He also said “every single facet of our administration that is desired is ready, willing and able … to help in this transition process.”
Bevin had refused to concede on election night, citing unspecified “irregularities” in the election. He asked for a recanvass, in which elections officials in the state’s 120 counties rechecked the accuracy of vote totals that had been reported.
The recanvass showed almost no change in the results in initially reported, which showed Beshear beating Bevin by 5,189 votes out of more than 1.4 million cast.
Ballots were not recounted; the state uses a system where paper ballots are marked and scanned by machines.
Watch Governor Matt Bevin’s concession at end of this story.
Beshear reacted to Bevin’s decision not to further contest the election on Twitter: “It’s official – thank you Kentucky. @GovMattBevin and his team have already begun a smooth transition. It’s time to get to work!”
Bevin’s concession culminates four tumultuous years in Frankfort that featured a bitter feud with public school teachers opposed to the governor’s attempts to fix holes in the state’s pension system. He also quarreled with fellow Republicans in the legislature and tossed his own lieutenant governor, Jenean Hampton, from his re-election ticket; members of his staff then tried to fire Hampton’s staff out from under her.
But Bevin’s most significant battle was against Beshear, who used the attorney generalship to haul the governor into court at least eight times, including a lawsuit that torpedoed a GOP-backed pension reform plan. The race between the two men became acrimonious, with Beshear accusing Bevin of being a bully and Bevin dismissing Beshear as a leftist ideologue.
Bevin wrapped himself in the mantle of President Donald Trump, who came to rally the Republican faithful in Lexington on the night before the election. But even Trump’s coattails — in a state he carried by 30 points in 2016 — couldn’t save a governor who topped the list of the nation’s most unpopular governors through much of his term.
Beshear, 41, who takes office December 10, will be following in the footsteps of his father, Steve Beshear, who served as governor from 2007 until 2015.
His lieutenant governor running mate, Jacqueline Coleman, an public school assistant principal and basketball coach, will take office at the same time. She has announced that she is expecting a child in February.
Beshear and Coleman will be the lone Democrats among statewide elected officials in Kentucky; Republicans swept the remaining five posts, including Attorney General-elect Daniel Cameron, a protegé and former aide to the state’s senior Republican, Senate Majority Leader Mitch McConnell, who will be the first Republican to hold that office in 71 years.
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Beshear won despite President Donald Trump going all in for Bevin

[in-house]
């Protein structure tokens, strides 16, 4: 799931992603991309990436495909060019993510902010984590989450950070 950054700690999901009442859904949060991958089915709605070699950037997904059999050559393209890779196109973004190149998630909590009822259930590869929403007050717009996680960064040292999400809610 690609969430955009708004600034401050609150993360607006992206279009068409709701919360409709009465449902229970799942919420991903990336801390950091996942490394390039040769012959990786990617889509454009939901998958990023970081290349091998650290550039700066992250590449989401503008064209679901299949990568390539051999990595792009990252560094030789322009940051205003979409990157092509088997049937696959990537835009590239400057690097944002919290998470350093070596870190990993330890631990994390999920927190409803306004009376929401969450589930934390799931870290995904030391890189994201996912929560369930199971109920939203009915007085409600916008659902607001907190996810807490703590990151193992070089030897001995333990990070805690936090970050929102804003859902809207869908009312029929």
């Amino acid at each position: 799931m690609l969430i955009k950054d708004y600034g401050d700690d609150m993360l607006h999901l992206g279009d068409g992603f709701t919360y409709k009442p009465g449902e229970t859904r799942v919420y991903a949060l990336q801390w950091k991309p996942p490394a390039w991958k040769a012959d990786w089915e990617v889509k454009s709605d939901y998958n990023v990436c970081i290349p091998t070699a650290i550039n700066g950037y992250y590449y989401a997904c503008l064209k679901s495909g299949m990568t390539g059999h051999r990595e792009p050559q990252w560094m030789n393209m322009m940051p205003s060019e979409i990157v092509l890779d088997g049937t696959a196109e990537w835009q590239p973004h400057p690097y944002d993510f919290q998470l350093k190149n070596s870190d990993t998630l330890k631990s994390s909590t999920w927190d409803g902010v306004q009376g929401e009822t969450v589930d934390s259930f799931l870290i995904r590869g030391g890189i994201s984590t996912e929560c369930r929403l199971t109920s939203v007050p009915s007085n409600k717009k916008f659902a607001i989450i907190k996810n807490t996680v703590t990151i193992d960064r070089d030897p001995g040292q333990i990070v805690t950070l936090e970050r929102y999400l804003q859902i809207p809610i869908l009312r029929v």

♦By Rich Shumate, ChickenFriedPolitics.com editor
LOUISVILLE (CFP) — Democratic Attorney General Andy Beshear has defeated Kentucky’s Republican Governor Matt Bevin, who could not overcome his personal unpopularity to hang on to his job despite vocal support from President Donald Trump and a Republican wave further down the ballot.
Beshear took 49.2 percent in the November 5 vote to 48.9 percent for Bevin, who saw his approval ratings tank after a tumultuous four years in Frankfort during which he sparred with his fellow Republicans in the legislature, fought with his own lieutenant governor, and heaped criticism on public school teachers.
However, Bevin, trailing by 4,700 votes, refused to concede, telling his supporters that “we know for a fact that there have been more than a few irregularities” in the election.
The governor did not give specifics, saying only that the nature of the irregularities “will be determined according to law that’s well established.”
Beshear, speaking to jubilant supporters at a victory celebration in Louisville, said “my expectation is that [Bevin] will honor the election that was held tonight, that he will help us make this transition.”
The hotly contested governor’s race sparked a voter turnout more than 400,000 higher than in the last governor’s race in 2015, with Beshear crushing Bevin by 2-to-1 margins in the urban centers of Louisville and Lexington.
Republicans got better news in the race to succeed Beshear as attorney general, as Daniel Cameron, a protegé and former aide to the state’s senior Republican, Senate Majority Leader Mitch McConnell, won the post, marking the first time in 76 years that it has gone to a Republican.
Despite losing the governorship, GOP candidates swept the rest of the statewide offices on the ballot Tuesday. Beshear will also have to work with large Republican majorities in the legislature to push through his agenda.
Beshear, 41, will now follow in the footsteps of his father, Steve, who served as governor from 2010 to 2016.
In his victory speech, Beshear said the result showed “that our values and how we treat each other is still more important than our party, that what unites us as Kentuckians is still stronger than any national divisions.”
“Tonight, I think we showed this country that in Kentucky, we can disagree with each other while still respecting one another,” Beshear said.
The gubernatorial contest became a bitter grudge match between Bevin and Beshear, who had sued the governor repeatedly over the past four years as attorney general.
Beshear had portrayed Bevin as a bully, particularly for his critical comments about public school teachers who have been protesting Republican-backed pension reform plans. To emphasize the point, he selected a public school teacher, Jacqueline Coleman, as his running mate for lieutenant governor, and he saluted teachers in his election night speech.
“Your courage to stand up and fight against all the bullying and name calling helped galvanize our entire state,” Beshear said. “This is your victory. From now on, the doors of your State Capitol will always be open.”
Bevin had painted Beshear as a far-left liberal and wrapped himself firmly in the mantle of Trump, who carried the Bluegrass State by 30 points in 2016.